But checking typical risk factors can help head off problems, research says
FRIDAY, Nov. 9 (HealthDay News) -- People diagnosed with rheumatoid arthritis run a greater risk of developing heart disease.
But that risk can be spotted and hopefully modified by using the same criteria used to identify heart-disease risk in the general population, a new study suggests.
Those screening checks include high blood pressure, high cholesterol, older age, and family history of cardiovascular illness. And people diagnosed with rheumatoid arthritis (RA) should be screened using those risk factors as soon as possible following their diagnosis of RA, the study authors said.
"The bottom-line is that RA patients are at increased risk of heart disease," said lead researcher Dr. Hilal Maradit Kremers, a research associate with the Mayo Clinic Department of Health Sciences Research in Rochester, Minn.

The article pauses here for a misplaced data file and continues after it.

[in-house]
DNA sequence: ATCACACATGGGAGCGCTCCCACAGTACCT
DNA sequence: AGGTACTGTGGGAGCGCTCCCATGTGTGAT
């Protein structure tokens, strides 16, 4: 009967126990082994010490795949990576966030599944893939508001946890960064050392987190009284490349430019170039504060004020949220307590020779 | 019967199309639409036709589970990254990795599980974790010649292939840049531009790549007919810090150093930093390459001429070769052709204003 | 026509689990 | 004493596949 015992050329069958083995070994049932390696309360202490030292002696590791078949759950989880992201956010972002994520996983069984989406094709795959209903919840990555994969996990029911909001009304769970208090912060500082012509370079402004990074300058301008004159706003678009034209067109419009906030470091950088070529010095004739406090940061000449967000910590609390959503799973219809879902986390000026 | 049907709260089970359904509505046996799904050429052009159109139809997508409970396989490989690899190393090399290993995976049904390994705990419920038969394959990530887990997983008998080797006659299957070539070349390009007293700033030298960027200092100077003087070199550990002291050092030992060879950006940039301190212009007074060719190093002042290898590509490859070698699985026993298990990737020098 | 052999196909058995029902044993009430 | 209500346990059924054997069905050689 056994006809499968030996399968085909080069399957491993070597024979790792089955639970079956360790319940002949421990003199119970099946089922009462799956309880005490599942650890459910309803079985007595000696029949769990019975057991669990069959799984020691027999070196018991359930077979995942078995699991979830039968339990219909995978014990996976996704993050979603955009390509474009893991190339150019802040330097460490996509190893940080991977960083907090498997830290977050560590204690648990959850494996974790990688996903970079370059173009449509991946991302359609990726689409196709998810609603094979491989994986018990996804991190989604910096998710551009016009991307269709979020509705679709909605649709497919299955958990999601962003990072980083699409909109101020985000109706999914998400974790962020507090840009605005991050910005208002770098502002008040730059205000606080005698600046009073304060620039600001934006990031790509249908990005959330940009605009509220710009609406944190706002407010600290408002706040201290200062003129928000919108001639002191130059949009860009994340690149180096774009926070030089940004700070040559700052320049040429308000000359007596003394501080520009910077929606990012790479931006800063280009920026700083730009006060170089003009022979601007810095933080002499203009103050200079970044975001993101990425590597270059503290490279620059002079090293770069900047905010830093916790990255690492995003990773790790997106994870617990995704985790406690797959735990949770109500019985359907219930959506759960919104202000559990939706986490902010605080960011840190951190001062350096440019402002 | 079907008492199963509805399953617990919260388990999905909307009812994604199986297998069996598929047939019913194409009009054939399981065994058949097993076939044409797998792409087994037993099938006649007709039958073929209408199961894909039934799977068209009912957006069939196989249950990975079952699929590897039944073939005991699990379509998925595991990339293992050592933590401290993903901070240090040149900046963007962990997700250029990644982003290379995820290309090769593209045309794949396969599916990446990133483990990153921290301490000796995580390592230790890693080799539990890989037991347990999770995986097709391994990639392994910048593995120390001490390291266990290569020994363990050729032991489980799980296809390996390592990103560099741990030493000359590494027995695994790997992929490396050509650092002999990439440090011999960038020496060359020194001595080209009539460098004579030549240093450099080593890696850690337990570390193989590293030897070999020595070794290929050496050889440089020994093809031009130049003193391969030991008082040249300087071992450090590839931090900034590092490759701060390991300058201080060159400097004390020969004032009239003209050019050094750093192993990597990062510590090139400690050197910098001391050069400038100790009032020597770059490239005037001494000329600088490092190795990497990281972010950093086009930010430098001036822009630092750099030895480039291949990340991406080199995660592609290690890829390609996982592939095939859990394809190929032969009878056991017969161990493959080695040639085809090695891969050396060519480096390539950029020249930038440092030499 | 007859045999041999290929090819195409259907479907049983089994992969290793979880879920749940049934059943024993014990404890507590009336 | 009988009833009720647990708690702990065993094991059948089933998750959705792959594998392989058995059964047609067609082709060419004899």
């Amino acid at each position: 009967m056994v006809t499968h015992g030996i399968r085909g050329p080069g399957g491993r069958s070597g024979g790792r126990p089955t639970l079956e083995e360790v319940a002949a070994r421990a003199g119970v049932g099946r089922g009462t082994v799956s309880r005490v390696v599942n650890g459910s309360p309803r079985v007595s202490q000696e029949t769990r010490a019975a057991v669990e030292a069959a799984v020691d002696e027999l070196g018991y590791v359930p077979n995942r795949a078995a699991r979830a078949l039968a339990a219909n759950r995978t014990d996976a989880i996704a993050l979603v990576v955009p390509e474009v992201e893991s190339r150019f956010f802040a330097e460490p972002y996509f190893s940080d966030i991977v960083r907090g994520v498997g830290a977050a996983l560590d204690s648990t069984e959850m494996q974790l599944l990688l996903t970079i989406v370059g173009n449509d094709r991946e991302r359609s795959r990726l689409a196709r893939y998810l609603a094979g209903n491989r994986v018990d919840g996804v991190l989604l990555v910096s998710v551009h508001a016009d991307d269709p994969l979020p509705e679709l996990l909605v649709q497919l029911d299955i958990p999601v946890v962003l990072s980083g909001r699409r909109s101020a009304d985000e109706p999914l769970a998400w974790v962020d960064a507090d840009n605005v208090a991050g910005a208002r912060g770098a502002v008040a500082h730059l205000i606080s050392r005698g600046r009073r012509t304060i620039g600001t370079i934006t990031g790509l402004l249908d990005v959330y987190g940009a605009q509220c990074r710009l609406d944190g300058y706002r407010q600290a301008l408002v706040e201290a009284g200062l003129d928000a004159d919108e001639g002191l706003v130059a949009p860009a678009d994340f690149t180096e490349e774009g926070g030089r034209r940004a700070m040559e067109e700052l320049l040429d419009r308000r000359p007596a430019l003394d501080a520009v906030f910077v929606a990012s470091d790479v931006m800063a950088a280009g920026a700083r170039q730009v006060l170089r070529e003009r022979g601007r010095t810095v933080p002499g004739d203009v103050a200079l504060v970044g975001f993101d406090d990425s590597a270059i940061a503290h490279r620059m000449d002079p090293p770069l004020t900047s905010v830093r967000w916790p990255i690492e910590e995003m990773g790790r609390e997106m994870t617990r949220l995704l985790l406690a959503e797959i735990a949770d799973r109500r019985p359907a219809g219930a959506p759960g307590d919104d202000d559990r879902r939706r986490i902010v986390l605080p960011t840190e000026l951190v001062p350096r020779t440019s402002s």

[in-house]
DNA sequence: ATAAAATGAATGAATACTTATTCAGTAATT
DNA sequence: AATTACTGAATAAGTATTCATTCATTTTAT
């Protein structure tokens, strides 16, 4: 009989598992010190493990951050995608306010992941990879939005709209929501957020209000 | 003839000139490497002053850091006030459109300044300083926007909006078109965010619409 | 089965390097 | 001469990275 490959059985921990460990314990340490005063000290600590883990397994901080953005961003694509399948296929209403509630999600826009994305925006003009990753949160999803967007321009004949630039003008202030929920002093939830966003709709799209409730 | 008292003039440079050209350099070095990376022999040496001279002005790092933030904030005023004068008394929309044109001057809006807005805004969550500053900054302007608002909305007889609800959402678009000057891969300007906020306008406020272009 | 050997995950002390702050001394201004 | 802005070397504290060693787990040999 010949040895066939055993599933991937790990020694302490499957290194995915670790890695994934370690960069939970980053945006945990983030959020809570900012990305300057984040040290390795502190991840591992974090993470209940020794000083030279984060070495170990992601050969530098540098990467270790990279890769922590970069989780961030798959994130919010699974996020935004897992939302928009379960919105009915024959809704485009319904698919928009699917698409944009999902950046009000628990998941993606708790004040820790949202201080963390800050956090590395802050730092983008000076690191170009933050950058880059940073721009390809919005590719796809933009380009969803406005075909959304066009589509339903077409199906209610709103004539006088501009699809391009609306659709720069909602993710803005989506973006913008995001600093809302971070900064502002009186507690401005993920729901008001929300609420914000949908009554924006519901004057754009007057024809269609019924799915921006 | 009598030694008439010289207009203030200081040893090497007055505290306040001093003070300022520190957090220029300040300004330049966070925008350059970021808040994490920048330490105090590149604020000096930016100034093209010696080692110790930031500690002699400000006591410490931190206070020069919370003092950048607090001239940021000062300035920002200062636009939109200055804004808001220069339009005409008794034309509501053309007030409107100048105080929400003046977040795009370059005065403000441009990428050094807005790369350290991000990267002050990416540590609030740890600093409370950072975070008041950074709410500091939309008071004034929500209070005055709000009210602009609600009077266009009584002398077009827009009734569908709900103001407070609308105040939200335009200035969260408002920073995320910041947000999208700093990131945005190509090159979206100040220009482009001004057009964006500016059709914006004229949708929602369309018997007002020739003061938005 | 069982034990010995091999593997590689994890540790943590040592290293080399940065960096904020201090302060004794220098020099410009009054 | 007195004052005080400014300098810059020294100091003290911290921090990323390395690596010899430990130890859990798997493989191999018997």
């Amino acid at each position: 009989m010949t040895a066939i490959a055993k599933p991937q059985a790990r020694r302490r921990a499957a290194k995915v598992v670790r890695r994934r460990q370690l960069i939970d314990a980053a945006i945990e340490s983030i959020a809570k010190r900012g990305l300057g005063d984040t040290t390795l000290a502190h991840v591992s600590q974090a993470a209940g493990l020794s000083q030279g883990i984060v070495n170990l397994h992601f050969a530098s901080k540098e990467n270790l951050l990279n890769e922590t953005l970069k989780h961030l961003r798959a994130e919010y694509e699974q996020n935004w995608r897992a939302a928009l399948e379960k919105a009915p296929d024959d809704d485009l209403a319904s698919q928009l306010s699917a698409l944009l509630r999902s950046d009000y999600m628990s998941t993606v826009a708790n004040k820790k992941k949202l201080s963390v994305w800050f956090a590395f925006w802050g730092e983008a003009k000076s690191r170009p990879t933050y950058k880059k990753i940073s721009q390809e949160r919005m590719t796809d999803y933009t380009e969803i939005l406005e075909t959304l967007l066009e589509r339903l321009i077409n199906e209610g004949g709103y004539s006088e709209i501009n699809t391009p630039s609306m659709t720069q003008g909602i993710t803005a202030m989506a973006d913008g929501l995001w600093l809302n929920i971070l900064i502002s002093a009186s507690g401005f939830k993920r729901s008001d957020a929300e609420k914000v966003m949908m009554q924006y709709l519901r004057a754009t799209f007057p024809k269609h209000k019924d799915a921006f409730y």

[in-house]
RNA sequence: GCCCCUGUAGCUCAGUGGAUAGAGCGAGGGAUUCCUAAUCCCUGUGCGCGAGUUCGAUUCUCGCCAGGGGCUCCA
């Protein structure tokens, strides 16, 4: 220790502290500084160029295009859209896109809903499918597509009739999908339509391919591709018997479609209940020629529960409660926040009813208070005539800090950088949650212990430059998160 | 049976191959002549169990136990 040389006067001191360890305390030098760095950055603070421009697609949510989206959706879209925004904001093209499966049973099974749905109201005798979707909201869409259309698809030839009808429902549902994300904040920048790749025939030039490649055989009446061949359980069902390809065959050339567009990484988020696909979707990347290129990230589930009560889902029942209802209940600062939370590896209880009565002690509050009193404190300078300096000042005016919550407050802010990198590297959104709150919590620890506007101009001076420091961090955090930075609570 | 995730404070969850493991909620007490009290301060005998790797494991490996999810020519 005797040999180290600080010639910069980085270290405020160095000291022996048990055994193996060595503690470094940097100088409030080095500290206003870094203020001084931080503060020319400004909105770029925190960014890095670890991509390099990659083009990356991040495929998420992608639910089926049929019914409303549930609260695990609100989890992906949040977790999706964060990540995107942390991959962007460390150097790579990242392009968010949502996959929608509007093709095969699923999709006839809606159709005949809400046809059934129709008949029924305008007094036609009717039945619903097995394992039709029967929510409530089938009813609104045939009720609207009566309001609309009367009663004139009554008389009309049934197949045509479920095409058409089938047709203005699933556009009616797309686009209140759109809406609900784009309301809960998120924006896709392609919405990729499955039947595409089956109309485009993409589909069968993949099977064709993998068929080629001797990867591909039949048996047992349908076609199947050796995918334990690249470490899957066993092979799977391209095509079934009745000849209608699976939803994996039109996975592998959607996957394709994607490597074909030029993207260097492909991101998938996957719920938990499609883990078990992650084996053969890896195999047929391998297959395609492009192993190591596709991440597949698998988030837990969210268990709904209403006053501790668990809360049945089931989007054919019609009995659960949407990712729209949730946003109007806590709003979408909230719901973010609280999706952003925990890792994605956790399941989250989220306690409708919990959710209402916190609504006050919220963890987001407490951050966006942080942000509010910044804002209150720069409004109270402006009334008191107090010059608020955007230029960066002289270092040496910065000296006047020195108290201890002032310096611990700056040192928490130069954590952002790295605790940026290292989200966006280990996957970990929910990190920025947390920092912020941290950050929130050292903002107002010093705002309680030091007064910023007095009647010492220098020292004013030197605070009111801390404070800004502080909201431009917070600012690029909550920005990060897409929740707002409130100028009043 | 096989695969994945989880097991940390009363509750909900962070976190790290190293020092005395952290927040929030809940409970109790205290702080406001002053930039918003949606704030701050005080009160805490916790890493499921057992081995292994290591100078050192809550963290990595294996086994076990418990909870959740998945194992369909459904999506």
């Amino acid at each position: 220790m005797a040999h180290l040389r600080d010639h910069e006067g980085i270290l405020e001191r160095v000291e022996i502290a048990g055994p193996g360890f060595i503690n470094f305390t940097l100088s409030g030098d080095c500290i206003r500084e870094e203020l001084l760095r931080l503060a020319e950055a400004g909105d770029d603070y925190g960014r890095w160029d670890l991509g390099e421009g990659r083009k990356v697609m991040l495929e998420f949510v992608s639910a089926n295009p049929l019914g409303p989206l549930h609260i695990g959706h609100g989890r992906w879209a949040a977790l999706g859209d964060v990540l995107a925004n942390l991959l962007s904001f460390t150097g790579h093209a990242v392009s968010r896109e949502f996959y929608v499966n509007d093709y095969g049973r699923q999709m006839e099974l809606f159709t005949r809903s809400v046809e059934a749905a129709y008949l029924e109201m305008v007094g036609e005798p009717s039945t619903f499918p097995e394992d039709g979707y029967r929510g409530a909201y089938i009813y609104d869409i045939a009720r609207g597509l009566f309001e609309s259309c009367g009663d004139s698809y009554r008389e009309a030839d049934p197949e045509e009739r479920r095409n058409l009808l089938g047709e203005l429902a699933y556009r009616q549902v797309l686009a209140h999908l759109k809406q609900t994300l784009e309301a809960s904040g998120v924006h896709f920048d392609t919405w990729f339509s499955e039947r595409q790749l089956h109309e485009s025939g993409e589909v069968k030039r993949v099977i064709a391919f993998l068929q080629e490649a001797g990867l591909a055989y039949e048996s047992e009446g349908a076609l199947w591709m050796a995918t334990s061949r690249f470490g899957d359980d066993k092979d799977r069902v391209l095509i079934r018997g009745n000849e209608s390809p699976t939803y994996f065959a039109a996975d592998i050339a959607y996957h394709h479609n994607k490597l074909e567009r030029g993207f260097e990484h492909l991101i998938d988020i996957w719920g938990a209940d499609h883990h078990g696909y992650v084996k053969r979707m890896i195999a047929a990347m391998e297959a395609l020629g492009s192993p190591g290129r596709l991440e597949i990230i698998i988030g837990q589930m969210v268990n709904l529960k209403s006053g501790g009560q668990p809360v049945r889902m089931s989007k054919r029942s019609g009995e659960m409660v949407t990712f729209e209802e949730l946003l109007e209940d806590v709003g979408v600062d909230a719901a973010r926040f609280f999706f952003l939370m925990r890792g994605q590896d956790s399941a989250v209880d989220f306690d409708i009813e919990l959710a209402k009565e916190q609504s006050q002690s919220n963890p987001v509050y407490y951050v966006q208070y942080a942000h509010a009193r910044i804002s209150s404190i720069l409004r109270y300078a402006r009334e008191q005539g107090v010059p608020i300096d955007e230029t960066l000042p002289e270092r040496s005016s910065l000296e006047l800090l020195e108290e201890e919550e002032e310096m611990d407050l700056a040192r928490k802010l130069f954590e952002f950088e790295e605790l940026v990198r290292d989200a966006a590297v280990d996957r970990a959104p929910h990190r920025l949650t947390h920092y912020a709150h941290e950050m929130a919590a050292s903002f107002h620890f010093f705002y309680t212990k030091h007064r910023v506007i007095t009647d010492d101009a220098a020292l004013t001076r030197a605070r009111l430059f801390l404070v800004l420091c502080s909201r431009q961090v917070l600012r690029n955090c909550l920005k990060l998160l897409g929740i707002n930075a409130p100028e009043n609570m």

"But we need to know how can we predict which RA patients are at a higher risk than others, so that we can then put more effort in the prevention of heart disease in these people," she added. "And so, here we attempted to do just that, by using a typical cardiovascular risk profile to predict heart disease among these patients."
Kremers and her colleagues presented their findings this week at the American College of Rheumatology annual meeting, in Boston.
The study findings follow a 2005 Mayo Clinic report that suggested that the increase in heart disease risk among RA patients may be due to the systemic inflammation brought on by the disease, which, in turn, prompts arterial plaque to form blood clots. The new findings also come on the heels of a Mayo Clinic study released last month that said RA patients are more than twice as likely to develop heart failure over a 15-year period than people who don't have the disease.
According to the Arthritis Foundation, rheumatoid arthritis is a chronic and of
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